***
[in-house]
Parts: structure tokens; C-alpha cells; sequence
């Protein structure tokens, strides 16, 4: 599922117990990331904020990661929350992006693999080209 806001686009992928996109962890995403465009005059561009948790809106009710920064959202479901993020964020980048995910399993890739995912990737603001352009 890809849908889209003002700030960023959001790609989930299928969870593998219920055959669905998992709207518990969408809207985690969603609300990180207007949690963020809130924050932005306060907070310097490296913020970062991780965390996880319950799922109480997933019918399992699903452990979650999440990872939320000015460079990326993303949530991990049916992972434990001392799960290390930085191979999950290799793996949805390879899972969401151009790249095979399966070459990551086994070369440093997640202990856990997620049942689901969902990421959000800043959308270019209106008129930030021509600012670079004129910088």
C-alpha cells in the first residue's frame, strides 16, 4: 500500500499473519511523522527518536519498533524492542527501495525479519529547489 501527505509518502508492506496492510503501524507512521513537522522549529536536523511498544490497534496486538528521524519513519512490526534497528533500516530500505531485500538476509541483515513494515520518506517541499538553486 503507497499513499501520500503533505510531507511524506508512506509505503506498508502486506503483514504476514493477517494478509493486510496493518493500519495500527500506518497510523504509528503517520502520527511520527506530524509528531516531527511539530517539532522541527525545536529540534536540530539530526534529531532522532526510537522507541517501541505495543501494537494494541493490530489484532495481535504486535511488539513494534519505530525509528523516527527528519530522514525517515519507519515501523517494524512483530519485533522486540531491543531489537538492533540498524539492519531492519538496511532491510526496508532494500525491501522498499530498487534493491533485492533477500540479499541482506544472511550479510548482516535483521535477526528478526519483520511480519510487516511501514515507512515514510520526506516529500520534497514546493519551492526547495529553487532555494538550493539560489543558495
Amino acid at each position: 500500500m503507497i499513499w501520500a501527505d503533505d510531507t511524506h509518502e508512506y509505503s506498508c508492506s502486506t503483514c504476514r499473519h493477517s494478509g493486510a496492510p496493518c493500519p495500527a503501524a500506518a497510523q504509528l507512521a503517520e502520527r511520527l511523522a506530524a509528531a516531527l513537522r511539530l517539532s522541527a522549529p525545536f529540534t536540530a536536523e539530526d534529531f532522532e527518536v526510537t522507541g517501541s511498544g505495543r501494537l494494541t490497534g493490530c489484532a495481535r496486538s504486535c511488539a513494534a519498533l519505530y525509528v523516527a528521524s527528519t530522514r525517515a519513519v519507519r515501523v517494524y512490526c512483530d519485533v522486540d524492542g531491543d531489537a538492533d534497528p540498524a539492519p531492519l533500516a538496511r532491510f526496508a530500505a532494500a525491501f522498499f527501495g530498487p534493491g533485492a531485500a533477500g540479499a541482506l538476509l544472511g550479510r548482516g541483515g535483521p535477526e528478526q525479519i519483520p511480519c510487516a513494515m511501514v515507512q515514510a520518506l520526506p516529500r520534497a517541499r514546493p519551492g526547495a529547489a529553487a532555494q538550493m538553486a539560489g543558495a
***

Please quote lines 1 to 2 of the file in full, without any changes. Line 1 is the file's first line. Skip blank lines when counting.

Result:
[in-house]
Parts: structure tokens; C-alpha cells; sequence